One thing that I think is often relevant, though - that code probably includes libraries that have had time, effort and even emotions invested in them over a period of years. It would be like inviting thousands of people to read our diaries.


Good answer by Pekka, I'd add that exposing the source code may also increase your risk of exposing security vulnerabilities, which can be either an advantage or a disadvantage depending on who notices them :)

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    ..which is a great reason to open-source it so that you can get the benefit of the security experts in the OSS community Feb 19, 2011 at 18:52

There have been 2 great answers so far but here are my reasons that I can see:

  1. It is more trouble than it is worth.
  2. They use the freemium model
  3. Don't feel they should

For #1, if the product is free and the person isn't seeing any profits from it, they may not feel like having to deal with hosting the source code and making sure that they update it whenever they make changes. Now, I know that it isn't that big of a hassel but who knows, it may be big enough to discourage some

For #2, if they use a freemium model, then releasing source will basically allow people to add in the features that they charge for and cost the developer money.

For #3, I think that it has been a tradition (of sorts) for Windows programs not to be open source (no facts to back me up so I could be wrong). Windows has been a closed-source platform so it isn't expected to release source for something that is free. The original question doesn't specifically mention Windows, but that is where I see the majority of free but not open source software.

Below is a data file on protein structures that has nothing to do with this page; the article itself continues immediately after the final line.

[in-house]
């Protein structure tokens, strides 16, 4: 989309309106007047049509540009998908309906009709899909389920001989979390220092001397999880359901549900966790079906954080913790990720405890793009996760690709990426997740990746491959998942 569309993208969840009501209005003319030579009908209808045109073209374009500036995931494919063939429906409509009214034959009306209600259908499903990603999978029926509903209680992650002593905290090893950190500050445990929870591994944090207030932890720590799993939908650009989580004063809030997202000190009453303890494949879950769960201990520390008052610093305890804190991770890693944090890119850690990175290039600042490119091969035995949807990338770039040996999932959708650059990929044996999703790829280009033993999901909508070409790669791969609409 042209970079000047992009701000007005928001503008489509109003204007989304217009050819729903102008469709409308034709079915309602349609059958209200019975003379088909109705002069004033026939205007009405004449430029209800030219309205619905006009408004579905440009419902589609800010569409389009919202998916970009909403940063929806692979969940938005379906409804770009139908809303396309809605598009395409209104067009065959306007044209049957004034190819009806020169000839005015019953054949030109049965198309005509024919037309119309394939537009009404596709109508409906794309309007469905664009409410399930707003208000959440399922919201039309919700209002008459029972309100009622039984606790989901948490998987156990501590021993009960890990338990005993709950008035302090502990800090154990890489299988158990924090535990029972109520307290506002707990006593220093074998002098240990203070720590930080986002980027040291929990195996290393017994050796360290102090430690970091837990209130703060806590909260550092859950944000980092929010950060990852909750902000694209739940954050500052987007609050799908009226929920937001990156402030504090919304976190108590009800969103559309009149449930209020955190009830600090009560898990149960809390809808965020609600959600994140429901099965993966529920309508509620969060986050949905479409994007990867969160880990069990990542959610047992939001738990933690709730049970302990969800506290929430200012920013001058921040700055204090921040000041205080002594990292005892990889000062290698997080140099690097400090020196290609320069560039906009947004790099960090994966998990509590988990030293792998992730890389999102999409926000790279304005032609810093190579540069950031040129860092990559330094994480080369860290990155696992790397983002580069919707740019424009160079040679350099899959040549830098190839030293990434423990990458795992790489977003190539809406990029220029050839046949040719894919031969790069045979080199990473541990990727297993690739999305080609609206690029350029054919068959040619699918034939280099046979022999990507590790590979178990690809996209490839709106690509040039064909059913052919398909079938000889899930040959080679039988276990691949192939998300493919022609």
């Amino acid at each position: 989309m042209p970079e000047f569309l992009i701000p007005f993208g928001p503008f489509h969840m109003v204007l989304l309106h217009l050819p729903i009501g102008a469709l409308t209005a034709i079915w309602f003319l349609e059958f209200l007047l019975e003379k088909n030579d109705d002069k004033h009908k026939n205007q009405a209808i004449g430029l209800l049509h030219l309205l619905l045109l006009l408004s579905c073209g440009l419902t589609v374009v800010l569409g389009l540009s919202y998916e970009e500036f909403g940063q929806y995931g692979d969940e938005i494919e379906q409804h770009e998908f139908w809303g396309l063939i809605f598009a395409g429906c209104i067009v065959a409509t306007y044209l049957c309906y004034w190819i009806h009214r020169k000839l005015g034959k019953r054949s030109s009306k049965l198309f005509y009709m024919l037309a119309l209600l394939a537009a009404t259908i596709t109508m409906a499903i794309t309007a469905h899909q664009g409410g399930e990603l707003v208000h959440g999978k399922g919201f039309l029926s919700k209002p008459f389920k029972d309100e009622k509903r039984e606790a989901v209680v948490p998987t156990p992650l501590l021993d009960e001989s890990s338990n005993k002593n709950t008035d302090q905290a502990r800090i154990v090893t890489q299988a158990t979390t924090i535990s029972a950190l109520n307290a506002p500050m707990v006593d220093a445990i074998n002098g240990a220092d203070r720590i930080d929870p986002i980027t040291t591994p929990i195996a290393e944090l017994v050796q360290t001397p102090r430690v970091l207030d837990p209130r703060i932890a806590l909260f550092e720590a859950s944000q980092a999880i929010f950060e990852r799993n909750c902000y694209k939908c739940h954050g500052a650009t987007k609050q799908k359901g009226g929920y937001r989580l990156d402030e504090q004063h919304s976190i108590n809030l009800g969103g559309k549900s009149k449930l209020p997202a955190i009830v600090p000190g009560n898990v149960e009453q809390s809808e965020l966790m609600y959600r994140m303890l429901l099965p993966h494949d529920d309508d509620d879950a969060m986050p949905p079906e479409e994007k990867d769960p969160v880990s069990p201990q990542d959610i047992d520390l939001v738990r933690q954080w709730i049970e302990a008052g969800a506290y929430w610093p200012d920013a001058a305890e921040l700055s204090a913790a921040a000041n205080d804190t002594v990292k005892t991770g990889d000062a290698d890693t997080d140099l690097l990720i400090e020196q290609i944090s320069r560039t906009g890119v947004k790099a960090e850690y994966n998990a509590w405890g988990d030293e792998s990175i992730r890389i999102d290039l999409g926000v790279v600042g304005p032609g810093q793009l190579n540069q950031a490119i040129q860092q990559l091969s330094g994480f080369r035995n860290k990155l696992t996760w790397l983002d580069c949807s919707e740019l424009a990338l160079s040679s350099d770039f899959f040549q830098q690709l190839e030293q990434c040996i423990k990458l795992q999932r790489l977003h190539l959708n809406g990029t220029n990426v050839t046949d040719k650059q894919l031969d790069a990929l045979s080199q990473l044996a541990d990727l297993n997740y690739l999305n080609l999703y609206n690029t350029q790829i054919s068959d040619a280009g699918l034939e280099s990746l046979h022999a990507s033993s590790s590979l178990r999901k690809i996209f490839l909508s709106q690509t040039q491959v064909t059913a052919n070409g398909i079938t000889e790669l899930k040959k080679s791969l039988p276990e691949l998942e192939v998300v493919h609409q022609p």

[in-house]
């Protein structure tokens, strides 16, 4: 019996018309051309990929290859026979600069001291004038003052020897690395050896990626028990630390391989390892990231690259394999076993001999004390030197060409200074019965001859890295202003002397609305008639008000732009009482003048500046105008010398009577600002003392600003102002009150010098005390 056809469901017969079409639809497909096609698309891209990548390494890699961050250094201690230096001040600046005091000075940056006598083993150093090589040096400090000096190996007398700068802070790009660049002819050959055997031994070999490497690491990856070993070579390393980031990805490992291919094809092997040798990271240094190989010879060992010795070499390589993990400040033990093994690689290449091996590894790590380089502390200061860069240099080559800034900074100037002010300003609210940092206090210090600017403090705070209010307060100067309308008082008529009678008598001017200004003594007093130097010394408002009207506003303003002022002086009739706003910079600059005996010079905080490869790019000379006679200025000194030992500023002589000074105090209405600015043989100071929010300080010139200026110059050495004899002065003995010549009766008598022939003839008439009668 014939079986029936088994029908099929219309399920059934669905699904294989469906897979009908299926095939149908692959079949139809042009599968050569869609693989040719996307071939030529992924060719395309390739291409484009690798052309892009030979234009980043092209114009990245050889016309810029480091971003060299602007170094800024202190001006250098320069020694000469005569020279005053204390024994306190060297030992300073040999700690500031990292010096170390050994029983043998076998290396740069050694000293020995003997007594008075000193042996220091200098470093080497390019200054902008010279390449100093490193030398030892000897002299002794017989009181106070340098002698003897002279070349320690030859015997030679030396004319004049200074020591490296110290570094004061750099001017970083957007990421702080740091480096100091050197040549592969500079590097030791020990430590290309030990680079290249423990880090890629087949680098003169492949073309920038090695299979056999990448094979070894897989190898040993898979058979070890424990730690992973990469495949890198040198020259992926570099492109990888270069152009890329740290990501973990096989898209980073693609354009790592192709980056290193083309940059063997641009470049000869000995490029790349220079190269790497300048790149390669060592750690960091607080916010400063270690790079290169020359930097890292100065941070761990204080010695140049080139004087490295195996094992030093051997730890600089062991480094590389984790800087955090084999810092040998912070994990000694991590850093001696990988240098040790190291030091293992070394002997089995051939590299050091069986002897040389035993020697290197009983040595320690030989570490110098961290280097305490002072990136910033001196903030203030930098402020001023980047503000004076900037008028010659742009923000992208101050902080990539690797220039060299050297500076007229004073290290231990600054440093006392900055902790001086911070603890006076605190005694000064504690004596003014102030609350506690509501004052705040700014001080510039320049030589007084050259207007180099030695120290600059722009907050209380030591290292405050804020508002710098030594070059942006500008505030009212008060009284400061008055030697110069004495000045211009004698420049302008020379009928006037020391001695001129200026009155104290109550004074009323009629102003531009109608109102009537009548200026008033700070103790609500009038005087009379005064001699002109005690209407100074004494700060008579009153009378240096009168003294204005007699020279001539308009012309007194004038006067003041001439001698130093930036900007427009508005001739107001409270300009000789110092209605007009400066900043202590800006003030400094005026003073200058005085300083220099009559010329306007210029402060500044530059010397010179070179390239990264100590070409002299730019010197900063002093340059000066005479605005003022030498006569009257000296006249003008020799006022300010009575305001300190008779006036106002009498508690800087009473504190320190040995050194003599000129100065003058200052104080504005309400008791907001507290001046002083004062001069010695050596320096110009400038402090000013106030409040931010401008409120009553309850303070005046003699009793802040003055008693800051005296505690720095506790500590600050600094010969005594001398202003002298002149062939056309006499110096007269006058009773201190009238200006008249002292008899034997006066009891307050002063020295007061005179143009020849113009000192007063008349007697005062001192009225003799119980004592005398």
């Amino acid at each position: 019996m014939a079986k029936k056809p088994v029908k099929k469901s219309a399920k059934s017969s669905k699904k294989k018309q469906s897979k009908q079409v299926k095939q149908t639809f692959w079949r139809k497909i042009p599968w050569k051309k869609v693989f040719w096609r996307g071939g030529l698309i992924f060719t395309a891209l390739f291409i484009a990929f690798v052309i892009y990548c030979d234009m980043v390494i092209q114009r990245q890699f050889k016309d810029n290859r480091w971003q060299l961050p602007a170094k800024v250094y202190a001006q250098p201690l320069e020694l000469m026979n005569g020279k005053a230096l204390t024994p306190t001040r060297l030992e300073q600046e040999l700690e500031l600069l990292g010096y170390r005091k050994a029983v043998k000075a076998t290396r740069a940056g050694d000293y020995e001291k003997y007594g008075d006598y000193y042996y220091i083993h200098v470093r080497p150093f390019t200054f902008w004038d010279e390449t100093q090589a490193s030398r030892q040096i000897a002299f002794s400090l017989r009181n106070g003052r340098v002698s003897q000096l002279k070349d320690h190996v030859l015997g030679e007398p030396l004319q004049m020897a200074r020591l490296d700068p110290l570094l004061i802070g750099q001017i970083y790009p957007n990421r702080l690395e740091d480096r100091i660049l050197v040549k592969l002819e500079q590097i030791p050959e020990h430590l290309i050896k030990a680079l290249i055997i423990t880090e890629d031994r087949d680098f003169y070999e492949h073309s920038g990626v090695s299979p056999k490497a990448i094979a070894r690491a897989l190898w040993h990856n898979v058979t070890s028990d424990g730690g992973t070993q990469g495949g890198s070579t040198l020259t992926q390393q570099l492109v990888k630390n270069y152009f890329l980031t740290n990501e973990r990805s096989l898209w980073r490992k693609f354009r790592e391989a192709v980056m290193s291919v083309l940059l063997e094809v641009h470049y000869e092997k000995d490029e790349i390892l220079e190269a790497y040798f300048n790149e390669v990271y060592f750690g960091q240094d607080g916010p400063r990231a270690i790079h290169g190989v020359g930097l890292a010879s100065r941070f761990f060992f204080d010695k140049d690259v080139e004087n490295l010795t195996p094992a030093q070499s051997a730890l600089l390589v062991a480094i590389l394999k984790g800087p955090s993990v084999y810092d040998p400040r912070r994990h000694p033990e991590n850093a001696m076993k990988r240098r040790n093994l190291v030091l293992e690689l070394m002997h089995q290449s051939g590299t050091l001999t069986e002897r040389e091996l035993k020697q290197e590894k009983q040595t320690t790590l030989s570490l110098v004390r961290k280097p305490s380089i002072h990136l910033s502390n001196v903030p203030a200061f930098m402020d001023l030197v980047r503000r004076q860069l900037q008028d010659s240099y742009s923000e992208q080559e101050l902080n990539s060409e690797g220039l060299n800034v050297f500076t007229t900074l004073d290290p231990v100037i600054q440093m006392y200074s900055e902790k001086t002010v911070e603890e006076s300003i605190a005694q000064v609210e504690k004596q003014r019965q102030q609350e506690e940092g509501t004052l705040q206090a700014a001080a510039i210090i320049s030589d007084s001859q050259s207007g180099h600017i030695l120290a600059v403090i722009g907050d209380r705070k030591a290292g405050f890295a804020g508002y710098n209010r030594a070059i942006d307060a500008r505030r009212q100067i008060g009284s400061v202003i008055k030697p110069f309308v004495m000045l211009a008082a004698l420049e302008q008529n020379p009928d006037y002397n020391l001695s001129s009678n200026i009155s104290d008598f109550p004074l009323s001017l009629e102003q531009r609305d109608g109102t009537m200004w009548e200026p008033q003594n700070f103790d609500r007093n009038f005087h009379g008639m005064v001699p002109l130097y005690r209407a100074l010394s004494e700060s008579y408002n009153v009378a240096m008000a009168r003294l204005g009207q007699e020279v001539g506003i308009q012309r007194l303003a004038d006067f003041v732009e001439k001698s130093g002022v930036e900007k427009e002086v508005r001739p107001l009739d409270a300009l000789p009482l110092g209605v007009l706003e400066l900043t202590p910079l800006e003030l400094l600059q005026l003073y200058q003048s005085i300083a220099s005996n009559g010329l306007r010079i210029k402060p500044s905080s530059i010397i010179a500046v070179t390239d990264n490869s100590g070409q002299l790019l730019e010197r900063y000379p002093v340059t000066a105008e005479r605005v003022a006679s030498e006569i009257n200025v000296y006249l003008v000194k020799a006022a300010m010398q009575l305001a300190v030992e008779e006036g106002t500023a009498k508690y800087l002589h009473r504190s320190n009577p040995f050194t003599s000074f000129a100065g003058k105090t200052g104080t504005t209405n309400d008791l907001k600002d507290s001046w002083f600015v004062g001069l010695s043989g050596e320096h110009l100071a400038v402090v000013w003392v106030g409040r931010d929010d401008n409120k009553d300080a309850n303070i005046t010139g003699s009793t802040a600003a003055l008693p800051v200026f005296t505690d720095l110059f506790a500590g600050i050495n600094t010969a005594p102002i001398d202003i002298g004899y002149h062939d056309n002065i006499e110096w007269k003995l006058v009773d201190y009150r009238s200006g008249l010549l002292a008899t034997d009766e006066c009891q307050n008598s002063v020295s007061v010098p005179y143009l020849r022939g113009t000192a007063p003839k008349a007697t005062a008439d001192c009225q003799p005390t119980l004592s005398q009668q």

• Freeware and shareware were also common on the Mac, in the old days anyway. Feb 18, 2011 at 17:17
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    #1 is definitely an important point. Making something Open Source properly brings along a slew of responsibilities
    – Pekka
    Feb 18, 2011 at 17:30
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    @Pekka: Which, if Sourceforge hasn't changed since I poked around last, a lot of F/OSS developers completely ignore. Feb 18, 2011 at 17:35
  • @David hahaha! True.
    – Pekka
    Feb 18, 2011 at 17:36

I have several freeware apps for which I wont provide source code. The main reason is because they share large amounts of code with commercial applications. Consider something like a document viewer... that still needs the rendering system of its commercial cousin, a document creator. Another reason is some of the apps also use non-open sourced 3rd party components.


I provide open source code as sort of a community service idea, and as a portfolio idea.

If I was selling software directly - I don't, I'm employed in a position where the company sells the product, not me - I would more than happy to sell my software as closed source. Allowing competitors to look over my code and reduce my competitive advantage is not in my best interest, as a rule.

Put another way, I do not consider releasing software as open source to be a moral imperative.


Despite the general bad idea that security-through-obscurity is, in the malware removal field, its a constant cat and mouse game between those of us who write analysis/removal tools, and those writing cleverer and cleverer malware. Sometimes we release a tool freely to users to use, but try to obfuscate the tool's operation in order to make it more difficult for malware authors to defeat the defeat tool :)

This is obviously atypical for most software, but it's something I see all the time.